The sad thing is that for some people these kind of mad noisy groups represent whole America...


User currently offlineMD11Engineer From Germany, joined Oct 2003, 13985 posts, RR: 62
Reply 12, posted (7 years 4 months 3 days ago) and read 3120 times:

One thing I can predict is that the American evangelicals will face a tough fight. Most Europeans are either firmly settled into mainstream religions (like Judaism, Roman-Catholicism, the Anglican church, Lutheranism, Calvinism or the Greek and Serb Othodox church) or they do not care much about religion anyway. The only ones I can imagine wjho would go for fundamentalist religions are certain immigrants from Muslim countries and they definitely would not convert to evangelical Christianity.

Jan


User currently offlineCharles79 From Puerto Rico, joined Mar 2007, 1331 posts, RR: 6
Reply 13, posted (7 years 4 months 2 days 23 hours ago) and read 3080 times:

Quoting LTBEWR (Reply 9):
think the religious right is making a good point in that parents, with some guidance and regulation by the government, should be able to home school their children. For some, it may be for religious reasons,as they see the public/government schools as too secular. For others, they feel that school may not teach in they way they want their children to believe in certain subjects - and of course that is the root issue.

I have real issues with home-schooling, and I haven't met that many kids that were home-schooled that grew up to be as productive as their schooled peers. My biggest concern has to do with the social interaction that kids only get at school. I grew up in a fairly conservative Christian household and attended a regular secular school. I still kept my Christian values, and being exposed to other ideas etc only made me a more complete person.

Parents who try to shelter their kids from the reality of the world do them a disservice as those kids won't be equipped to handle the real world and interact in society. I sincerely hope that the other posters here are right and that the European governments don't pay attention to these religion groups.


User currently offlineBraybuddy From Ireland, joined exactly 10 years ago today! , 5678 posts, RR: 32
Reply 14, posted (7 years 4 months 2 days 22 hours ago) and read 3055 times:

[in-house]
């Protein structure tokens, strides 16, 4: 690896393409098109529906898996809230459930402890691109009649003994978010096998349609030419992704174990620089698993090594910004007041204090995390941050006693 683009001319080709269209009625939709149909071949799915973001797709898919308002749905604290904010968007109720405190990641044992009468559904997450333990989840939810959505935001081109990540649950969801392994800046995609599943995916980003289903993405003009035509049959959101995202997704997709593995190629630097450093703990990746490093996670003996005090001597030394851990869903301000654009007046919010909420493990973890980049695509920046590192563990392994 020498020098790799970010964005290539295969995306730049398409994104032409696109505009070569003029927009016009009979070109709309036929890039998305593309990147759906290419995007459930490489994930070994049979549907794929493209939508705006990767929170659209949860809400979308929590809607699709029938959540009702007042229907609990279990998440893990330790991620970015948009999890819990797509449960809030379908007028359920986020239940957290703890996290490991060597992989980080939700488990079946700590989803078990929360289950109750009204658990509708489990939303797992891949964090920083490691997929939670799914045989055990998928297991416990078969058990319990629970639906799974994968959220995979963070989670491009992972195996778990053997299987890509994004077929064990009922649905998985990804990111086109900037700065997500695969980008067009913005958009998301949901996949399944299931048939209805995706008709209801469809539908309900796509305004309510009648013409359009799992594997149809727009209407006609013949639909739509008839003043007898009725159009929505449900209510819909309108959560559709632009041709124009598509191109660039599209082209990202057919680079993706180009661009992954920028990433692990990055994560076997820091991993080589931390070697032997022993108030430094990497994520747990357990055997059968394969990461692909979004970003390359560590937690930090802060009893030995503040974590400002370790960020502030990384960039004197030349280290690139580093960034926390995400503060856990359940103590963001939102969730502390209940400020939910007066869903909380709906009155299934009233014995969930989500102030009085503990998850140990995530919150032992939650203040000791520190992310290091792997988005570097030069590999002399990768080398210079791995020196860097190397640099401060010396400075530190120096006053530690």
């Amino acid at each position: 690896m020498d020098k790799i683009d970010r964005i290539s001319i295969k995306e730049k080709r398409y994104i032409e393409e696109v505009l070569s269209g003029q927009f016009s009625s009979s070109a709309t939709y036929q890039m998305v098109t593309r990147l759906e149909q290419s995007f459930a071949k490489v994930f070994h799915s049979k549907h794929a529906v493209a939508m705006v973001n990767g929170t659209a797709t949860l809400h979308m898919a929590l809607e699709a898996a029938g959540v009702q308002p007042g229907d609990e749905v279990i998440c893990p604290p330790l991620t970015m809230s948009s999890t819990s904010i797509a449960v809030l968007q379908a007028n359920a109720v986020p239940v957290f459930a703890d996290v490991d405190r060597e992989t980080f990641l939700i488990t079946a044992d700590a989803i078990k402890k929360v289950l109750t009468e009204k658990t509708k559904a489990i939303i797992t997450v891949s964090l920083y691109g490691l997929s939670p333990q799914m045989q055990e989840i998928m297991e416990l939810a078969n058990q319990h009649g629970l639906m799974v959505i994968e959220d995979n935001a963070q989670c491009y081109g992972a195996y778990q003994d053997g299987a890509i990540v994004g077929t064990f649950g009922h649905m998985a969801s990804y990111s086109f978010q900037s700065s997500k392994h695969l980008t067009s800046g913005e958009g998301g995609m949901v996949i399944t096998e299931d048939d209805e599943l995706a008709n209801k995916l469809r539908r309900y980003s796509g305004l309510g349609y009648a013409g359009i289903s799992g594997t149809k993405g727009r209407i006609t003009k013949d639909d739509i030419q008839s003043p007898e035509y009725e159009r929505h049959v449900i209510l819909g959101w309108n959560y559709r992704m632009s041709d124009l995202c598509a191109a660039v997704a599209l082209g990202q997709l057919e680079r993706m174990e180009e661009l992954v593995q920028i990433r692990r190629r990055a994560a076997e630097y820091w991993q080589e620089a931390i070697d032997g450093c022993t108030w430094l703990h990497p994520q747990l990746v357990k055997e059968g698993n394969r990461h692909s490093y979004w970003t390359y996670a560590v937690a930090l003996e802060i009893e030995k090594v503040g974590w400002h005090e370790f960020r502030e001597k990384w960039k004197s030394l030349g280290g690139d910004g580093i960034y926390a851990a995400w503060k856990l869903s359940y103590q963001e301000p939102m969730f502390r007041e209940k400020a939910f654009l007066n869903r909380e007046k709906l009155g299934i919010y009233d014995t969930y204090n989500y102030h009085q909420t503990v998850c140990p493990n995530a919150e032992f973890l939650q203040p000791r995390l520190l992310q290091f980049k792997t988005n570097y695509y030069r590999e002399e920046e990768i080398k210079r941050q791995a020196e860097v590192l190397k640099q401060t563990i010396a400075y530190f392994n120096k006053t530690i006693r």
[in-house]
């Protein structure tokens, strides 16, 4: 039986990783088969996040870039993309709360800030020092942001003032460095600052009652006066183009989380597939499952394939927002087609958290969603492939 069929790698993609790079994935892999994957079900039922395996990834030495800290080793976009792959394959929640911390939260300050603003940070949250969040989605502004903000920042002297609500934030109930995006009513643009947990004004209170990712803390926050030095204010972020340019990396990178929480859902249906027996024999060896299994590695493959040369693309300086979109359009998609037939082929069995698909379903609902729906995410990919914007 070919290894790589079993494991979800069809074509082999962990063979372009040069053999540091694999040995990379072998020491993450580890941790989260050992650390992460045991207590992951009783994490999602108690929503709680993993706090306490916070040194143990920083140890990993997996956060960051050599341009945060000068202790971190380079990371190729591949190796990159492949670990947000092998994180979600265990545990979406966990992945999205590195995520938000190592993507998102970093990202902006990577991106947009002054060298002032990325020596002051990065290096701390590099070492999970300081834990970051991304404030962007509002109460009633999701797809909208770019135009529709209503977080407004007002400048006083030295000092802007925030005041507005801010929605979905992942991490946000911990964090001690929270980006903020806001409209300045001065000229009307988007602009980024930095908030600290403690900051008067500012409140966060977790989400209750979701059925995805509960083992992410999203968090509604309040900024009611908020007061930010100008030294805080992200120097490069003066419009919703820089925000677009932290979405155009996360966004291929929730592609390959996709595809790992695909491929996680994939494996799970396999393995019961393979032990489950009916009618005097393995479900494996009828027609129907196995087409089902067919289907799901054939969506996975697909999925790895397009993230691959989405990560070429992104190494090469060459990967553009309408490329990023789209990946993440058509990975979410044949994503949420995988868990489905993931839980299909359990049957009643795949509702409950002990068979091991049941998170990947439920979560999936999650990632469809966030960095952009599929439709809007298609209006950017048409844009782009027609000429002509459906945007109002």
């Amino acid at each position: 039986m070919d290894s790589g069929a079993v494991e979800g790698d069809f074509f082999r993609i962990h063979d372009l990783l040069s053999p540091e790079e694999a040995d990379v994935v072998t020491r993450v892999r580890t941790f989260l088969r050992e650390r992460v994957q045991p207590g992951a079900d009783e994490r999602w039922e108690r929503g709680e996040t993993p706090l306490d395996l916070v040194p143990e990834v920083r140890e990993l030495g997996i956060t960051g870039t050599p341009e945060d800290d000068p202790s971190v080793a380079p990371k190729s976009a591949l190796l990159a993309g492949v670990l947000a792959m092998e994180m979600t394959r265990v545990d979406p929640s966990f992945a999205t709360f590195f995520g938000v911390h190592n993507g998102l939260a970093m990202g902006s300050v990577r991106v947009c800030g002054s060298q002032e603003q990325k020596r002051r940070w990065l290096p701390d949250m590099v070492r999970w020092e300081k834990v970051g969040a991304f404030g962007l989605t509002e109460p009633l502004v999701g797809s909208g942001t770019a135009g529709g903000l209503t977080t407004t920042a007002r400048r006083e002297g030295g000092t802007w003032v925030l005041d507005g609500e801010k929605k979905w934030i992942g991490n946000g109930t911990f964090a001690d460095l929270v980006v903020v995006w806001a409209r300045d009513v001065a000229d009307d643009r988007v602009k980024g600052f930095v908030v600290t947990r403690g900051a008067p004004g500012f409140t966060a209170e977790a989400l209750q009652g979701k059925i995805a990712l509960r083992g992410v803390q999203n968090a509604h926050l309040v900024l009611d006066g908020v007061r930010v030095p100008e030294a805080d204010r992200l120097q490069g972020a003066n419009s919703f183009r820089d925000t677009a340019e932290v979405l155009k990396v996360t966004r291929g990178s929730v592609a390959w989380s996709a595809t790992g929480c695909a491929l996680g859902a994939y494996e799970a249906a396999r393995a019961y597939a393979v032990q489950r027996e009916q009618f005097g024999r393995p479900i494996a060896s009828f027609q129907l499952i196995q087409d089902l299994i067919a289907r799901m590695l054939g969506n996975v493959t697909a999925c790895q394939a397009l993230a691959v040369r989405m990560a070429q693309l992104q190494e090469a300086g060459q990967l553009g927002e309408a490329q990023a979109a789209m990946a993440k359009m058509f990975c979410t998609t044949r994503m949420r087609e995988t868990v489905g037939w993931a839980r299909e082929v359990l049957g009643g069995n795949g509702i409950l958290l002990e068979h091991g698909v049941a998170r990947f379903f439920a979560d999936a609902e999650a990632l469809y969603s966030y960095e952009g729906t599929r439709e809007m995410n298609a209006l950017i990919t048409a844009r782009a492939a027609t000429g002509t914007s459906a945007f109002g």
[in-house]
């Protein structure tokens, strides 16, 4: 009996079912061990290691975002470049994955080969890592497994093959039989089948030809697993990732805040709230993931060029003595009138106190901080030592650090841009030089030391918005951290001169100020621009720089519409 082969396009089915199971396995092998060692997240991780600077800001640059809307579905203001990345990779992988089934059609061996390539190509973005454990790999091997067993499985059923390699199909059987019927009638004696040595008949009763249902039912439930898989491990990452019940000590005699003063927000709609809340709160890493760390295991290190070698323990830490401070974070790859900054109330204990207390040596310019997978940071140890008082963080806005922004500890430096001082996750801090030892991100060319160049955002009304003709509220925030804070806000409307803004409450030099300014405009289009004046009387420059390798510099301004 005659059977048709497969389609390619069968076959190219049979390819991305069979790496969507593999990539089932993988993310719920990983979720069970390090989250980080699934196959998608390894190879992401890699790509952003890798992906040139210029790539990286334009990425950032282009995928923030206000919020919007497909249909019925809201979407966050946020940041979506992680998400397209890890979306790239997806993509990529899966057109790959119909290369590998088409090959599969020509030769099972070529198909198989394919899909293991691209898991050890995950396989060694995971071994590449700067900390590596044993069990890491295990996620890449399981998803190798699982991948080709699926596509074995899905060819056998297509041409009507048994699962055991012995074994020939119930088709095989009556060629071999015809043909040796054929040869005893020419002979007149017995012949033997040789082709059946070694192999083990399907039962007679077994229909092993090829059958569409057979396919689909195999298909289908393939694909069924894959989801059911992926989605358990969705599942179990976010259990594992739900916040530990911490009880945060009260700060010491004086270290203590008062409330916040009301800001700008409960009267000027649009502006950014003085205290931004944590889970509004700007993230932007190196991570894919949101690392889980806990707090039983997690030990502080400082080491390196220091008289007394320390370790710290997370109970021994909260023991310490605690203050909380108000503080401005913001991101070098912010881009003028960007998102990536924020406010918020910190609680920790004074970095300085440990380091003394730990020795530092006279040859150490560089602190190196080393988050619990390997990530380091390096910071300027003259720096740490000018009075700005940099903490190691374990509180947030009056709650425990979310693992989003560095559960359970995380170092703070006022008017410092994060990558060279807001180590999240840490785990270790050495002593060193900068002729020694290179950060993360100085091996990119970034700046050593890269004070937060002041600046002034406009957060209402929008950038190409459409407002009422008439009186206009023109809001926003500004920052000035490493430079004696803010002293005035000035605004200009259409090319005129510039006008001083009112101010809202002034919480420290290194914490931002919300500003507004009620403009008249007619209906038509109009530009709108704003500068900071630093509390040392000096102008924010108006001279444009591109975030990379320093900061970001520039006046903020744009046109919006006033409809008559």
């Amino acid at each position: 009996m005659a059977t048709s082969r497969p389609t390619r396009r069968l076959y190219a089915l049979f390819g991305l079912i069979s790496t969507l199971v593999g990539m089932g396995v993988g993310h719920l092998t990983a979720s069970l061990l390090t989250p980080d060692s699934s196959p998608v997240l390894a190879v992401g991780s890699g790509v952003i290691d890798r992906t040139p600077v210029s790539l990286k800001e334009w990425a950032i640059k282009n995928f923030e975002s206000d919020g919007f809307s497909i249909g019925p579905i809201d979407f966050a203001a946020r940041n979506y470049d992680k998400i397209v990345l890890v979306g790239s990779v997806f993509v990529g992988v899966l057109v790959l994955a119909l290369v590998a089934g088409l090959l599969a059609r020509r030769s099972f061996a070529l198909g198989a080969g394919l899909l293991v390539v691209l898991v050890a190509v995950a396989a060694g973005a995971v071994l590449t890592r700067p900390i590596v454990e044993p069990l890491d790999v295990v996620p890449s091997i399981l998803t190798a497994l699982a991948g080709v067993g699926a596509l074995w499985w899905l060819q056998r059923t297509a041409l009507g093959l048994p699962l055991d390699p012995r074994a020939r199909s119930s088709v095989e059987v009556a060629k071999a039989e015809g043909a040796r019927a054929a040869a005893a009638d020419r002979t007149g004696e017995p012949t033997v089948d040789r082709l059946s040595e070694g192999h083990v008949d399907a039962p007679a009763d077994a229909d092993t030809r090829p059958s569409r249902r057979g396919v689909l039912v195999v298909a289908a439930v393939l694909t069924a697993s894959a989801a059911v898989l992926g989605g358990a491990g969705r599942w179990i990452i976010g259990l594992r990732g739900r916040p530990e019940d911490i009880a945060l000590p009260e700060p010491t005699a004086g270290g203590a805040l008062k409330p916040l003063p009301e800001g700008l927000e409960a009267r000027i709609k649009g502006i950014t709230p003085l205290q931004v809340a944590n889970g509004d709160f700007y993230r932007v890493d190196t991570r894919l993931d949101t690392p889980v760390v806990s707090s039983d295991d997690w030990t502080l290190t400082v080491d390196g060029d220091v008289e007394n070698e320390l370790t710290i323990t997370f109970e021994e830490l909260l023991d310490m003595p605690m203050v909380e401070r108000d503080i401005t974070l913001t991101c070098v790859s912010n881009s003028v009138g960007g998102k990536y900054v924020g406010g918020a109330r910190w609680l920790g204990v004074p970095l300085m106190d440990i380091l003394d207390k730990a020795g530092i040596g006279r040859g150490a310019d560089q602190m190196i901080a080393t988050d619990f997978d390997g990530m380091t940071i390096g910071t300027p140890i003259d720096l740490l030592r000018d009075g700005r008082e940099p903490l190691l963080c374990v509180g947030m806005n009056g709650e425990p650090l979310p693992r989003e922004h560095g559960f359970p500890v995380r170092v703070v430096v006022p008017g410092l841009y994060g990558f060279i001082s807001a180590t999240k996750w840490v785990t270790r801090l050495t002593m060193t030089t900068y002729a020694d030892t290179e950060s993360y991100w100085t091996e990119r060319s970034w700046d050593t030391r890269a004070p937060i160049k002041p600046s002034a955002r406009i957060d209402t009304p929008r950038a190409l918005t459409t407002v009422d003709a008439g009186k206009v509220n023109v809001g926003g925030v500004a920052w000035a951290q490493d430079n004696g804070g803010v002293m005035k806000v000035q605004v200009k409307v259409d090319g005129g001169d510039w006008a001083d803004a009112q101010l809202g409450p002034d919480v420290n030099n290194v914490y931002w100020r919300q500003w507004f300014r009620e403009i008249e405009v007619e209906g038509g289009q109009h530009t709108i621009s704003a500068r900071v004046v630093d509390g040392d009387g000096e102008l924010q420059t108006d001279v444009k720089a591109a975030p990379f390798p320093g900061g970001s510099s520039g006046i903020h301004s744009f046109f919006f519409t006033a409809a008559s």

Quoting LTBEWR (Reply 9):
Most still observe Sunday as a day of rest, with few businesses open. A few countries, like Italy and Irelend still have close ties to the Roman Catholic church

Not any more, here anyway. Shopping has replaced Mass as the family Sunday acitvity, and it's mostly the tens of thousans of Poles who are the regular church goers.


User currently offlineMD11Engineer From Germany, joined Oct 2003, 13985 posts, RR: 62
Reply 15, posted (7 years 4 months 2 days 22 hours ago) and read 3040 times:

Quoting Braybuddy (Reply 14):
Quoting LTBEWR (Reply 9):
Most still observe Sunday as a day of rest, with few businesses open. A few countries, like Italy and Irelend still have close ties to the Roman Catholic church

Not any more, here anyway. Shopping has replaced Mass as the family Sunday acitvity, and it's mostly the tens of thousans of Poles who are the regular church goers.

Don't forget those thousands of Philippinos.
Many Irish lost their faith in the Catholic church in the 1990's when several scandals (sexual abuse, industrial schools run by sadist monks and nuns, illegitime children taken away from their mothers to grow up in very badly run orphanages run by nuns and monks, with the mothers being imprisoned in those industrial "schools" doing forced labour etc.) came to light.

Jan


User currently offlineAndaman From , joined Dec 1969, posts, RR:
Reply 16, posted (7 years 4 months 2 days 21 hours ago) and read 3006 times:

Quoting Braybuddy (Reply 14):

Not any more, here anyway. Shopping has replaced Mass as the family Sunday activity

Thats sounds like Lutherans  Smile
Catholicism is not well know in Finland, it is one the lest catholic countries in Europe, just learnt there are three times more Muslims than Catholics.


User currently offlineJaysit From , joined Dec 1969, posts, RR:
Reply 17, posted (7 years 4 months 2 days 21 hours ago) and read 2996 times:

I doubt if Herr Pope will just lollygag in his silky satin gowns and red Prada sequined pumps and let a bunch of tatty, insane, fire and brimstone Southern evangelicals from Sump Pump, Texas and Port-a-pottie, Louisiana run amock in Europe.

User currently offlineSearpqx From Netherlands, joined Jun 2000, 4344 posts, RR: 10
Reply 18, posted (7 years 4 months 2 days 21 hours ago) and read 2990 times:

Quoting Jaysit (Reply 17):